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After Johor prince’s comments, lawyers say Constitution silent on secession

KUALA LUMPUR — The Federal Constitution does not provide for the secession of any state from Malaysia but legal experts are torn over what this means, following a Johor royal’s suggestion that the state’s place in the federation was not immutable.

After Johor prince’s comments, lawyers say Constitution silent on secession

Johor crown prince Tunku Ismail Sultan Ibrahim, seen here waving to supporters outside the Istana Bukit Serene in Johor Bahru. Photo: The Malaysian Insider

KUALA LUMPUR — The Federal Constitution does not provide for the secession of any state from Malaysia but legal experts are torn over what this means, following a Johor royal’s suggestion that the state’s place in the federation was not immutable.

Constitutional law practitioner New Sin Yew also stressed that the Federal Constitution does not specifically address the topic of secession one way or another, and that constitutional amendments were not impossible.

“Secession (in this case) is more political than legal,” he told Malay Mail Online when asked to comment on Johor crown prince Tunku Ismail Ibrahim’s recent remarks about the state’s right to secede from Malaysia.

“Because it is silent in the Federal Constitution, unlike in Sabah where it specifically mentions in the Malaysia Agreement that it (the state) cannot secede,” he said, referring to the 20-point memorandum signed between Malaya and Sabah for the formation of Malaysia in 1963.

The Johor crown prince had during an interview with local football portal FourthOfficial this week said that the state could choose to secede if it finds a breach to the terms agreed upon its membership of the Federation of Malaysia.

Mr Tunku Ismail also said that as the future Sultan of Johor, his responsibilities will always go to the state first and its people before Malaysia.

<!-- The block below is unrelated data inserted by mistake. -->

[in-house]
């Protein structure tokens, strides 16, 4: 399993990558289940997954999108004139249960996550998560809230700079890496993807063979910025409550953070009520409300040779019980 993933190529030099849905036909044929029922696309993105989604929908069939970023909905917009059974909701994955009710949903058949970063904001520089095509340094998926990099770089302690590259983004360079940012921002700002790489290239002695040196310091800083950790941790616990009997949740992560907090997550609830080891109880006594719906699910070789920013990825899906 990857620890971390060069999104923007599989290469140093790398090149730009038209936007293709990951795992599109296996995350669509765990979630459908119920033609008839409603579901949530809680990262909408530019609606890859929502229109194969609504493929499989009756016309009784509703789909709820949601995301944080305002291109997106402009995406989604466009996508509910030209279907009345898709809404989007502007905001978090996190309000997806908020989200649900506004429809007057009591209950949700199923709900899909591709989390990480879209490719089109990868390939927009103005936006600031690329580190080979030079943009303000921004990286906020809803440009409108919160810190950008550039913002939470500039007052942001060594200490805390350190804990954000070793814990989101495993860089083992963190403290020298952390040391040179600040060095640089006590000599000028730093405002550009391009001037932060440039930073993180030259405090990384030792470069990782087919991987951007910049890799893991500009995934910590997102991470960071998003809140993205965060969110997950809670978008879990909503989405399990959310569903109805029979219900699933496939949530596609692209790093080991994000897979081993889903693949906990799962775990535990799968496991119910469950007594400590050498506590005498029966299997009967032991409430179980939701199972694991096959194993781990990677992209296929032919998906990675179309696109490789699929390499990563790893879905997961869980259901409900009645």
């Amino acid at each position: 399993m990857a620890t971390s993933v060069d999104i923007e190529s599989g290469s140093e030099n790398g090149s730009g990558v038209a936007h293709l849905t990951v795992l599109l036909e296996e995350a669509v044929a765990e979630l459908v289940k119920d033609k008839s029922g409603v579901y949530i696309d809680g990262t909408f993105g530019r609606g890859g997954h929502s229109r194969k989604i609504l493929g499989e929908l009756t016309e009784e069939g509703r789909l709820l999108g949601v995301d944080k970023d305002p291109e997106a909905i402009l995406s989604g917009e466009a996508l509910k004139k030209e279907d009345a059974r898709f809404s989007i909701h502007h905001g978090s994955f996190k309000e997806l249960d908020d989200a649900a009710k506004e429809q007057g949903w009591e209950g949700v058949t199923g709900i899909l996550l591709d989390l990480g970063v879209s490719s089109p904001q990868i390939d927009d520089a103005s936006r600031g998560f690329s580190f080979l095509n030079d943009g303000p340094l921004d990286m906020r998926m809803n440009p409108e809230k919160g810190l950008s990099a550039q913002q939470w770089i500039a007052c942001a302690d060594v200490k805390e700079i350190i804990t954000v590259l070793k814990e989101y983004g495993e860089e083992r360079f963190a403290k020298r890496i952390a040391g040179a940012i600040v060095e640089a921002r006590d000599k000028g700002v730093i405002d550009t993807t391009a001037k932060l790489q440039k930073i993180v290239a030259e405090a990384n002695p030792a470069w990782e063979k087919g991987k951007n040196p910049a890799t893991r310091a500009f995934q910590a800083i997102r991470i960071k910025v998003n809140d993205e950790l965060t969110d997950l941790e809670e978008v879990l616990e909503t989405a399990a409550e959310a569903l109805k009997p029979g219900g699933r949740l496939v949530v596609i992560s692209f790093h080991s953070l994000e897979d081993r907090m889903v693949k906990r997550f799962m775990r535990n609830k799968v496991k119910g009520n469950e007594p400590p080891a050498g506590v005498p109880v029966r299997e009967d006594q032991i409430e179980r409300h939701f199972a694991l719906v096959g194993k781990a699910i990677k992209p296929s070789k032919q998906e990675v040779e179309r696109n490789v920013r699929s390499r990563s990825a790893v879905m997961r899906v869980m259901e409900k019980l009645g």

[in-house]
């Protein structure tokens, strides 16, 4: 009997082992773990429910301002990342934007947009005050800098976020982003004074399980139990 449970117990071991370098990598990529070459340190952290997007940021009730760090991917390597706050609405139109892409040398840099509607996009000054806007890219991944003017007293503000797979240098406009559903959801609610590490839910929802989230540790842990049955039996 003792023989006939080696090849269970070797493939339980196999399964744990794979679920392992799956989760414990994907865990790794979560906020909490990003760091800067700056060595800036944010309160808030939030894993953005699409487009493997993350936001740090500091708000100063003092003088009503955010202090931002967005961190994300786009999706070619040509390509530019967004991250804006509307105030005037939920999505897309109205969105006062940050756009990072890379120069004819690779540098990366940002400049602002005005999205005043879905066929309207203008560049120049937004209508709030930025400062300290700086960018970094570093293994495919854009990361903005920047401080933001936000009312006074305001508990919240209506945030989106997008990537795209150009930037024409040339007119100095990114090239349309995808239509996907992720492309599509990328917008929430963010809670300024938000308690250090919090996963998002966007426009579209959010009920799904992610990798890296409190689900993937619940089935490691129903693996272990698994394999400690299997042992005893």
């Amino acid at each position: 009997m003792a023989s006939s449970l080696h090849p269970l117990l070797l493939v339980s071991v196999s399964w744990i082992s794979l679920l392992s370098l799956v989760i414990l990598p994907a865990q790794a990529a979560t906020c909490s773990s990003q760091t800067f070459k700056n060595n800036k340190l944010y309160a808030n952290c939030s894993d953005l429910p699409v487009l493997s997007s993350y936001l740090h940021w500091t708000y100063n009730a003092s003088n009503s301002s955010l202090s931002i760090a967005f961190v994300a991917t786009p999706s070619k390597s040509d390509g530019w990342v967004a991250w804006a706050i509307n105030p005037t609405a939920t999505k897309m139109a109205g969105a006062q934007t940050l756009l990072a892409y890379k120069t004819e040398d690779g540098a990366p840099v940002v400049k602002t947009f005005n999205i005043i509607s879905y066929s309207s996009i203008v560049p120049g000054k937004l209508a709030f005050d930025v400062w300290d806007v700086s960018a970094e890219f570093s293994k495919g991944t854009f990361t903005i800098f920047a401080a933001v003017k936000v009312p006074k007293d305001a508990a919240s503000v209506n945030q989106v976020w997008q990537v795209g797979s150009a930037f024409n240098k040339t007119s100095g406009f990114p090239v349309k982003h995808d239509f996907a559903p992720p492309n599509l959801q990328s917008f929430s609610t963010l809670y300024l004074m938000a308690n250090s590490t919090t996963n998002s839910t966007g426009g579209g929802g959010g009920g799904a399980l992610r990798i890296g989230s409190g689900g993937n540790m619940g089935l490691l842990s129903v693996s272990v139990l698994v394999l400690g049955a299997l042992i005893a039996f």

This is not the first time a member of the Johor royal family has mentioned secession, a topic that is classification as seditious was reinforced with recent amendments to the Sedition Act 1948.

Earlier this year, Mr Tunku Ismail’s younger brother, Mr Tunku Idris Sultan Ibrahim, caused controversy on social media when he posted a reminder that the Johor government had joined the Malay federation in 1946 on several conditions and that any violation of these meant that Johor could secede from Malaysia.

He had posted on his Instagram account what appeared to be an image of the original federal-state agreement in 1946 that listed the conditions as: Making Islam the religion of Johor; the Johor government’s absolute right over water and land issues; the Johor royal house’s right to have its own armed forces; and that the Johor state constitution may not be touched by the federation.

It is unclear what prompted the Johor prince to make the post.

Weighing in on Mr Tunku Ismail’s latest comments, constitutional lawyer Nizam Bashir echoed New’s point that there was no explicit mention of secession in the Constitution.

He said, however, that Singapore’s expulsion in 1965, just two years after Malaysia was formed, meant that the topic of member states separating from the federation was undefined.

Singapore was ejected by an Act of Parliament after 126 Malaysian lawmakers voted unanimously in favour of its removal from the federation.

“The decision to expel Singapore stands as a curious counterpoint to the idea that the Federation of Malaysia is indissoluble.

“There may also be other historical documents which have a bearing on the issue — specifically historical documents peculiar to the state in question such as the Federation of Malaya Order-in-Council, 1948,” said Mr Nizam, referring to the governing instrument of Malaysia before independence in 1957.

The lawyer added, however, that the government would do best to look into Mr Tunku Ismail’s reasons for mentioning secession.

“Either way, what is more crucial is for the federal government to appreciate the underlying reasons for His Highness’ remarks and address them as best as they can,” he said. MALAY MAIL ONLINE

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